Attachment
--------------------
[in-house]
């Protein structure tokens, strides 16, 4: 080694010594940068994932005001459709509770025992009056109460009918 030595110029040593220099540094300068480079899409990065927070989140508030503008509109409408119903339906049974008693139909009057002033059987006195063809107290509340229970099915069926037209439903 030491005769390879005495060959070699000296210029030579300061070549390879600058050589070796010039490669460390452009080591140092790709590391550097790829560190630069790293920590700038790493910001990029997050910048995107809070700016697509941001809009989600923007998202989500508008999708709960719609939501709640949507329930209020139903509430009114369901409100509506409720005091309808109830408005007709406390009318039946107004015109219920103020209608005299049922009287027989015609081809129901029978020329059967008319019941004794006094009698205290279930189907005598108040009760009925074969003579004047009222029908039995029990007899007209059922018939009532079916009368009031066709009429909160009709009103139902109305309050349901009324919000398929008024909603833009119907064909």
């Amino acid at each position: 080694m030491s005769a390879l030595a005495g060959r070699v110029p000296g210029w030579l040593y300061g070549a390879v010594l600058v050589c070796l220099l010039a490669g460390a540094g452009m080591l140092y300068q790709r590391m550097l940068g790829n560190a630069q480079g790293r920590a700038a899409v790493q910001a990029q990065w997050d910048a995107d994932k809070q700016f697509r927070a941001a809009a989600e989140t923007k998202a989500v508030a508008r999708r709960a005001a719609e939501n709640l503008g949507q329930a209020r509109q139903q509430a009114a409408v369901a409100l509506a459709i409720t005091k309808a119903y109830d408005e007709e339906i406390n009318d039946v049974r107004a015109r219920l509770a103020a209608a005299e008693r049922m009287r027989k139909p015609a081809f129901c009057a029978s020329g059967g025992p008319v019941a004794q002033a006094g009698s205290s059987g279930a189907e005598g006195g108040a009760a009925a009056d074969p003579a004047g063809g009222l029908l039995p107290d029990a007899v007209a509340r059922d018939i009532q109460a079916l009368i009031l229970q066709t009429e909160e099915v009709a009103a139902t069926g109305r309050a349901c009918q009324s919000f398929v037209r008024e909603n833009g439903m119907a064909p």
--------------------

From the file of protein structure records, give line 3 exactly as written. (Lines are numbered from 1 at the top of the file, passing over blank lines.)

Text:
């Amino acid at each position: 080694m030491s005769a390879l030595a005495g060959r070699v110029p000296g210029w030579l040593y300061g070549a390879v010594l600058v050589c070796l220099l010039a490669g460390a540094g452009m080591l140092y300068q790709r590391m550097l940068g790829n560190a630069q480079g790293r920590a700038a899409v790493q910001a990029q990065w997050d910048a995107d994932k809070q700016f697509r927070a941001a809009a989600e989140t923007k998202a989500v508030a508008r999708r709960a005001a719609e939501n709640l503008g949507q329930a209020r509109q139903q509430a009114a409408v369901a409100l509506a459709i409720t005091k309808a119903y109830d408005e007709e339906i406390n009318d039946v049974r107004a015109r219920l509770a103020a209608a005299e008693r049922m009287r027989k139909p015609a081809f129901c009057a029978s020329g059967g025992p008319v019941a004794q002033a006094g009698s205290s059987g279930a189907e005598g006195g108040a009760a009925a009056d074969p003579a004047g063809g009222l029908l039995p107290d029990a007899v007209a509340r059922d018939i009532q109460a079916l009368i009031l229970q066709t009429e909160e099915v009709a009103a139902t069926g109305r309050a349901c009918q009324s919000f398929v037209r008024e909603n833009g439903m119907a064909p």